But just to look at it, without numbers and specs and models? There's no telling wtf is going on in the engine room.

Of course the big trick today is asking ANY vendor for technical information, and getting them to respond ON POINT instead of with some boilerplate about liability and authorized persons only. No doubt Yanmar will fire the distributor who leaked that memo. (sigh)
12-05-2012 12:54 PM
chef2sail
Re: Charging batteries with engine while sailing

Every brand of alternator has a different charging curve vs rpm so there is no steadfast rule here. One of the reasons when I upgraded my system I went with Electromaxx ( per Mainesails recommendation) over Balmar was the charging curve of the Electromaxx in the lower RPM curve as well as the cooling properties of the Electromaxx due to their being hand wound vs Balmar machine wound..

http://www.electromaax.com/wp-conten...s-brochure.pdf

http://www.google.com/url?sa=t&rct=j...Myy2P2UpTG5o8A
12-05-2012 11:53 AM
PCP
Re: Charging batteries with engine while sailing

Quote:
Originally Posted by hellosailor View Post
...
Then there's the idea of running the engine at low speed to charge the batteries. WRONG! Let's say the engine has an idle speed around 800 rpm and a cruising speed around 2600 rpm. If the alternator was properly matched up (pulley size & output curve) then the alternator will not be putting out signficant power at low rpms. At 1000 rpm it may be putting out 20-25 of the rated power, at 2000 spm it may be closer to 85% of the rated power. (Numbers drawn from a hat but good enough for examples.)

You need to know how the system has been designed, or have an ammeter in circuit to see what the alternator is putting out, because they are usually designed to put out something near rated power at something near typical cruising rpm, and all you are doing at lower rpm is wasting fuel.

Part of this is cheap and sloppy design (who notices?) and part of this is money, because an alternator that can put out full power at low rpms costs more. And an alternator that can put out full power at low rpms while also not burning out at sustained high rpms (i.e. trying to claw off a lee shore for eight hours) is more expensive again.
I had done that in my new set up and the performance of the new alternator and new setup was measured with different RPM. I have not here the list but I found out that probably the most efficient relation between charging and fuel consumption was between 1350 and 1500RPM and that about 2000/2150RPM the max charge was obtained. The cruising speed on my boat is 2400/2600RPM and the engine max RPM are 3600. Of course all systems are different but this can give a general idea. The alternator has 120A and is not a particularly good one but all the rest is maximized, I mean I have a good regulator and a bank charge distributor.

Regards

Paulo
12-05-2012 11:33 AM
PCP
Re: .

Quote:
Originally Posted by Maine Sail View Post
Wow, this tread is a prime example of why people like me replace sooooo many batteries on boats.

10 minutes does squat for charging a house bank of batteries.... This is simple math & physics.. Ten minutes run time won't even burn off start up condensation in the motor. Here in the cold waters of Maine 10 minutes won't even bring most diesels up to operating temp.

Flooded batteries take 10+ hours to charge to full even with a large charge source because of battery acceptance rates as the bank hits absorption voltage.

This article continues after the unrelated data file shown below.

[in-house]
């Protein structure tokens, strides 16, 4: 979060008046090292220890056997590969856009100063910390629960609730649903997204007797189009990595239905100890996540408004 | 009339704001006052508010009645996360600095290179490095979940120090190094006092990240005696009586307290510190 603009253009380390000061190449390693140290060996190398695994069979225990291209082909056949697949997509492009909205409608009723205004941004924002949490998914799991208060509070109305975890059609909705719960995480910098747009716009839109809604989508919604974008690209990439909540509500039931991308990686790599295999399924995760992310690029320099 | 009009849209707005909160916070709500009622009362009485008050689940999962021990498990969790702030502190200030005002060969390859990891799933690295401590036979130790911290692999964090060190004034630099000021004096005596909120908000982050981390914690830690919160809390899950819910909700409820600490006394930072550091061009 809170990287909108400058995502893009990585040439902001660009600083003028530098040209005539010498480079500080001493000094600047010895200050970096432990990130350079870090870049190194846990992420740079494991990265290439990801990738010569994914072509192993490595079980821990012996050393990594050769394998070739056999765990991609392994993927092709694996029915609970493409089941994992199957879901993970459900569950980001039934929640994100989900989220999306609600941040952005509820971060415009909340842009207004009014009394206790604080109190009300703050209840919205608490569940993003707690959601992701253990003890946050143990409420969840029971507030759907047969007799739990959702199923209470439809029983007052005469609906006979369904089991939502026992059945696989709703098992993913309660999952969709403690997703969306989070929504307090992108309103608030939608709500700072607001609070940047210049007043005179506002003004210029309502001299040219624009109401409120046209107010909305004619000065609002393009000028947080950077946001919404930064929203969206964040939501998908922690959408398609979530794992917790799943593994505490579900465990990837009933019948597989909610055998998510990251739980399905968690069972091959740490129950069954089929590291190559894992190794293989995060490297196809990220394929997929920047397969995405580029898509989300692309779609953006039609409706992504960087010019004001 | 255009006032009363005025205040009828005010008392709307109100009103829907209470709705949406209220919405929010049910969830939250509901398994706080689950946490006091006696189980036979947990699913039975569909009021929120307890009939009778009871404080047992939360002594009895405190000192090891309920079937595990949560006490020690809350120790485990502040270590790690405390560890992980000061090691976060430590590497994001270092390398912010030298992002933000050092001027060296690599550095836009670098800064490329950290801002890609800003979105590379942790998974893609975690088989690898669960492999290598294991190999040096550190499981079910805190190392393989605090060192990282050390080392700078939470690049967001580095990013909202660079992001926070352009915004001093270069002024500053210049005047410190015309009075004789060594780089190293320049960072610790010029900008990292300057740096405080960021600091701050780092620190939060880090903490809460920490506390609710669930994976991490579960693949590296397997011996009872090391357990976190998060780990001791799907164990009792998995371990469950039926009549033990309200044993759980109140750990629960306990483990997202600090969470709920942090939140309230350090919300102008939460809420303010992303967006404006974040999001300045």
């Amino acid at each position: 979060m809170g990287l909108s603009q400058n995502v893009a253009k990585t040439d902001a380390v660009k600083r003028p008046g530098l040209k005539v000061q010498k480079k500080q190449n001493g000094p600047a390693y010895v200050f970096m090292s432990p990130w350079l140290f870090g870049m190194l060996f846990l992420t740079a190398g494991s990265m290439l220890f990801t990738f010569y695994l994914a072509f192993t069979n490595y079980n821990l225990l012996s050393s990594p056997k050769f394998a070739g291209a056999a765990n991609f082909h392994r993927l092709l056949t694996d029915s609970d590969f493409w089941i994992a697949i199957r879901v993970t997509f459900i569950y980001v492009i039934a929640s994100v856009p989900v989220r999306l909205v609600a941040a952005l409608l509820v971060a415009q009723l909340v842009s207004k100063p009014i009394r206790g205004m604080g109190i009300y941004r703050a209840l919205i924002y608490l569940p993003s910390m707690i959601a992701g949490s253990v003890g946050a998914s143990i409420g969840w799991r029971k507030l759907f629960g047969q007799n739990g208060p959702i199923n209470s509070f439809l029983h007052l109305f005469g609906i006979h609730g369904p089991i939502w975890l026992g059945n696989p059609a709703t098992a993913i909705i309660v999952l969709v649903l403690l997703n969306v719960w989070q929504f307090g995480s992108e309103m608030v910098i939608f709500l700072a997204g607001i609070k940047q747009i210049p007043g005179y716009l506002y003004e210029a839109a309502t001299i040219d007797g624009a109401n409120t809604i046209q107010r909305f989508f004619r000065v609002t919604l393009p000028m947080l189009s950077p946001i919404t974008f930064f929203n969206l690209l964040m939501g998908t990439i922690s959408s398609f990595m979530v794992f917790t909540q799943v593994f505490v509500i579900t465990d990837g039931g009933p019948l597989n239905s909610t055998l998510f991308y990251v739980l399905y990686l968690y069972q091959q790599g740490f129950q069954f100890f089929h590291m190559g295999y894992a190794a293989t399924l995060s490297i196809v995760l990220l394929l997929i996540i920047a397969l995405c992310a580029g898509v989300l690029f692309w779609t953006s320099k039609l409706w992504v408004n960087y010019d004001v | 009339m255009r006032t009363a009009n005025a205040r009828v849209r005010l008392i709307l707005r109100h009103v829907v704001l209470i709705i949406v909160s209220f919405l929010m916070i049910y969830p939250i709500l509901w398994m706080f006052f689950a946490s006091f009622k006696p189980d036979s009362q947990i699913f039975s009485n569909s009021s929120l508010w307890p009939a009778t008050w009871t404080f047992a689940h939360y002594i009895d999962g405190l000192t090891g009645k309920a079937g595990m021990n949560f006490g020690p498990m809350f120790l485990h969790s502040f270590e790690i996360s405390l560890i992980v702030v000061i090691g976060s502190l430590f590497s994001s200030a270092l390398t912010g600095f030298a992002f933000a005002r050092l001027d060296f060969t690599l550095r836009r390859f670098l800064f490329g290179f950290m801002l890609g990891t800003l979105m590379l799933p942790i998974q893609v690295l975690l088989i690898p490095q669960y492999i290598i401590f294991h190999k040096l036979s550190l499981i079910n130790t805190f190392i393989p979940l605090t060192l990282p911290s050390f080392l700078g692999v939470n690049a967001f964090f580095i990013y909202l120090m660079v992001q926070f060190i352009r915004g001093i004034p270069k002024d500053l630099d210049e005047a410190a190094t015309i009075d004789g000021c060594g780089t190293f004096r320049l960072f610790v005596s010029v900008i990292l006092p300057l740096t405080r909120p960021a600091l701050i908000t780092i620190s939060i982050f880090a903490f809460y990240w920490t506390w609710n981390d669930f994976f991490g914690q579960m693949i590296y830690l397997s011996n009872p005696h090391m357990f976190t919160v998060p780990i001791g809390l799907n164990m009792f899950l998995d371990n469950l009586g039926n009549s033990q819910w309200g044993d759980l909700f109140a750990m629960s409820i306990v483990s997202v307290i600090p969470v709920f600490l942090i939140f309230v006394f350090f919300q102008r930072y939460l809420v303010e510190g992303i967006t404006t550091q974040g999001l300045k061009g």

A 400Ah bank at 50% state of charge needs roughly 240Ah's returned to it to be full due to charge inefficiency.

With a 100A alternator it will really put out about 80A so roughly 1.3Ah per minute at 80A. Easy math shows that 1.3Ah X 10 minutes is about 13.3Ah returned to the battery or just 5.5% of the energy need to charge this bank to full....

5.5% is a long way from a "decent charge", in 10 minutes....10 minutes of run with a 100A alt on a 400Ah bank barely gets you from 50% SOC to 53% SOC when charge inefficiencies are taken into account..

Also keep in mind that just because a "charger" has gone through bulk, absorption and is into float in 2.5 - 3 hours also means little other than the charger is poorly programmed for the bank you are charging. When a charger comes out of bulk quickly all it usually means is that your batteries are already toast and sulfated enough to build a surface charge.
,,,

When charging via alternator it is wishful thinking that you'll ever get anywhere close to full unless you spend 10+ hours running the motor like a trawler would.

This is why experienced cruisers use the "cruisers rule" and cycle the bank between 50% SOC and 80-85% SOC. Trying to charge much above 85% SOC is simply a waste of fuel due to declining battery acceptance...

..
To complete that good explanation one question: Assuming (like you did) a 100A alternator putting out about 80A with a 400Ah bank how much time would the engine have to be running to go from 50% to 80% and 85% charge on the Bank?

About one hour and a half for a 80% charge? And if so it is better to let it fall to 50% before charging an hour and a half or just let it go to 65% and charge it for 45 minutes? What is more efficient regarding charging and what is better for the battery life?

Regards

Paulo
12-05-2012 04:59 AM
chef2sail
Re: Charging batteries with engine while sailing

I apoligize for my mistake...I think the Kanzaki transmissions are ok to run while in neutral when the engine is not running. Its the Hurth zr which is not.

I have always sailed with it in reverse because i dont like it spinning or the rumbling noise and worried about the tyranmission being properly lubed.. Apparently I should only sail with it in neutral.

Live and learn